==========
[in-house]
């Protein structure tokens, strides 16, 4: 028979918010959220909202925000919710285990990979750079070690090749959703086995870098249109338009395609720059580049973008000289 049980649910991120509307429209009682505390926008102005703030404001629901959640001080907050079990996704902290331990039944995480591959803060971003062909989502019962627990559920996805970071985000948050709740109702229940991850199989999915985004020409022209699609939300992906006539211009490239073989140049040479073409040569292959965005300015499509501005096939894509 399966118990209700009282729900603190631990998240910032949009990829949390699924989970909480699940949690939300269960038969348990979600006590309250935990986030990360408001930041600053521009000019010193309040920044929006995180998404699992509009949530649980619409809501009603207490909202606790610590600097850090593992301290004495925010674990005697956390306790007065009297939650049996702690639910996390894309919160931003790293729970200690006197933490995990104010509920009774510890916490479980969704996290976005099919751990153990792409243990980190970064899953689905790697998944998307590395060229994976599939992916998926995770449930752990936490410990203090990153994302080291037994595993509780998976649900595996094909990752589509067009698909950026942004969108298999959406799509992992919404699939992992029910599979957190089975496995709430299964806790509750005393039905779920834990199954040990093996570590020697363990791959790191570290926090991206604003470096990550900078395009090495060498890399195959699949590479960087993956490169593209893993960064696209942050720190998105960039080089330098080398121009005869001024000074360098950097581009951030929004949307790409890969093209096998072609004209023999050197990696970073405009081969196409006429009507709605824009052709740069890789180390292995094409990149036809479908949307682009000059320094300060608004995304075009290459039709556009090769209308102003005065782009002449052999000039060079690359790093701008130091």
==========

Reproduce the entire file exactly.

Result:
[in-house]
């Protein structure tokens, strides 16, 4: 028979918010959220909202925000919710285990990979750079070690090749959703086995870098249109338009395609720059580049973008000289 049980649910991120509307429209009682505390926008102005703030404001629901959640001080907050079990996704902290331990039944995480591959803060971003062909989502019962627990559920996805970071985000948050709740109702229940991850199989999915985004020409022209699609939300992906006539211009490239073989140049040479073409040569292959965005300015499509501005096939894509 399966118990209700009282729900603190631990998240910032949009990829949390699924989970909480699940949690939300269960038969348990979600006590309250935990986030990360408001930041600053521009000019010193309040920044929006995180998404699992509009949530649980619409809501009603207490909202606790610590600097850090593992301290004495925010674990005697956390306790007065009297939650049996702690639910996390894309919160931003790293729970200690006197933490995990104010509920009774510890916490479980969704996290976005099919751990153990792409243990980190970064899953689905790697998944998307590395060229994976599939992916998926995770449930752990936490410990203090990153994302080291037994595993509780998976649900595996094909990752589509067009698909950026942004969108298999959406799509992992919404699939992992029910599979957190089975496995709430299964806790509750005393039905779920834990199954040990093996570590020697363990791959790191570290926090991206604003470096990550900078395009090495060498890399195959699949590479960087993956490169593209893993960064696209942050720190998105960039080089330098080398121009005869001024000074360098950097581009951030929004949307790409890969093209096998072609004209023999050197990696970073405009081969196409006429009507709605824009052709740069890789180390292995094409990149036809479908949307682009000059320094300060608004995304075009290459039709556009090769209308102003005065782009002449052999000039060079690359790093701008130091």